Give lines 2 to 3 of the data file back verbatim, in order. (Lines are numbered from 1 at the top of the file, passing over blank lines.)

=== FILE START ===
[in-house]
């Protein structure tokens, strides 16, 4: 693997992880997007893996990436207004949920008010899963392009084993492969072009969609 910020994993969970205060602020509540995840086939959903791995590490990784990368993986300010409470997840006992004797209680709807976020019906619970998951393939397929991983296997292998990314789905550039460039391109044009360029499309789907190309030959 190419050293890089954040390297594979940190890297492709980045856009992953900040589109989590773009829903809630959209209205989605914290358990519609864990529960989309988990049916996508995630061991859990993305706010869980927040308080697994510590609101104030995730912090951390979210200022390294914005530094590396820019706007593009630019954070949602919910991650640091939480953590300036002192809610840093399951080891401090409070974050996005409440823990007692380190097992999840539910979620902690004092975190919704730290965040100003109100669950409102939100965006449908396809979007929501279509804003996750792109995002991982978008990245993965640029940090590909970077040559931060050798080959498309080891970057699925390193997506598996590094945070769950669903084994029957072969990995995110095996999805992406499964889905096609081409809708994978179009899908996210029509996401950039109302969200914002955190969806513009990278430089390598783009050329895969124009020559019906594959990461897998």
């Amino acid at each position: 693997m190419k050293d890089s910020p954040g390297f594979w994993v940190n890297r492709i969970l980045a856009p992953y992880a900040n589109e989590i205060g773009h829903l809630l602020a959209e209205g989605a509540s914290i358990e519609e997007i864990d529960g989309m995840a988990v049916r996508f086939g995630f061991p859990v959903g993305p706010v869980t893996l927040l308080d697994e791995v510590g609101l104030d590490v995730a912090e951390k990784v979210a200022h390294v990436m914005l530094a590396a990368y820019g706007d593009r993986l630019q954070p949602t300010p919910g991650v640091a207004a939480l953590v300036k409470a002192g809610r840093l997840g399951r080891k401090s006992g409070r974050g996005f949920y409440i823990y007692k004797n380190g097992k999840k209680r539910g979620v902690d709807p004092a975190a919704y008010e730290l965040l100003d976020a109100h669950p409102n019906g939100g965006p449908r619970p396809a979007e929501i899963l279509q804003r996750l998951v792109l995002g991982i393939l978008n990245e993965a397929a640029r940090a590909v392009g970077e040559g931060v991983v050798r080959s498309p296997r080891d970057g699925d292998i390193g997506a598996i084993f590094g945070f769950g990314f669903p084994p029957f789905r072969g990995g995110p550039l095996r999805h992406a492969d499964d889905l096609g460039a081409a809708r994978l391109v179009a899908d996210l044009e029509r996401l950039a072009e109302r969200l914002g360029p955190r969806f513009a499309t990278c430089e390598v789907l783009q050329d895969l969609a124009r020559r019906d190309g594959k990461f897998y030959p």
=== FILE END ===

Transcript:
């Protein structure tokens, strides 16, 4: 693997992880997007893996990436207004949920008010899963392009084993492969072009969609 910020994993969970205060602020509540995840086939959903791995590490990784990368993986300010409470997840006992004797209680709807976020019906619970998951393939397929991983296997292998990314789905550039460039391109044009360029499309789907190309030959 190419050293890089954040390297594979940190890297492709980045856009992953900040589109989590773009829903809630959209209205989605914290358990519609864990529960989309988990049916996508995630061991859990993305706010869980927040308080697994510590609101104030995730912090951390979210200022390294914005530094590396820019706007593009630019954070949602919910991650640091939480953590300036002192809610840093399951080891401090409070974050996005409440823990007692380190097992999840539910979620902690004092975190919704730290965040100003109100669950409102939100965006449908396809979007929501279509804003996750792109995002991982978008990245993965640029940090590909970077040559931060050798080959498309080891970057699925390193997506598996590094945070769950669903084994029957072969990995995110095996999805992406499964889905096609081409809708994978179009899908996210029509996401950039109302969200914002955190969806513009990278430089390598783009050329895969124009020559019906594959990461897998």
């Amino acid at each position: 693997m190419k050293d890089s910020p954040g390297f594979w994993v940190n890297r492709i969970l980045a856009p992953y992880a900040n589109e989590i205060g773009h829903l809630l602020a959209e209205g989605a509540s914290i358990e519609e997007i864990d529960g989309m995840a988990v049916r996508f086939g995630f061991p859990v959903g993305p706010v869980t893996l927040l308080d697994e791995v510590g609101l104030d590490v995730a912090e951390k990784v979210a200022h390294v990436m914005l530094a590396a990368y820019g706007d593009r993986l630019q954070p949602t300010p919910g991650v640091a207004a939480l953590v300036k409470a002192g809610r840093l997840g399951r080891k401090s006992g409070r974050g996005f949920y409440i823990y007692k004797n380190g097992k999840k209680r539910g979620v902690d709807p004092a975190a919704y008010e730290l965040l100003d976020a109100h669950p409102n019906g939100g965006p449908r619970p396809a979007e929501i899963l279509q804003r996750l998951v792109l995002g991982i393939l978008n990245e993965a397929a640029r940090a590909v392009g970077e040559g931060v991983v050798r080959s498309p296997r080891d970057g699925d292998i390193g997506a598996i084993f590094g945070f769950g990314f669903p084994p029957f789905r072969g990995g995110p550039l095996r999805h992406a492969d499964d889905l096609g460039a081409a809708r994978l391109v179009a899908d996210l044009e029509r996401l950039a072009e109302r969200l914002g360029p955190r969806f513009a499309t990278c430089e390598v789907l783009q050329d895969l969609a124009r020559r019906d190309g594959k990461f897998y030959p």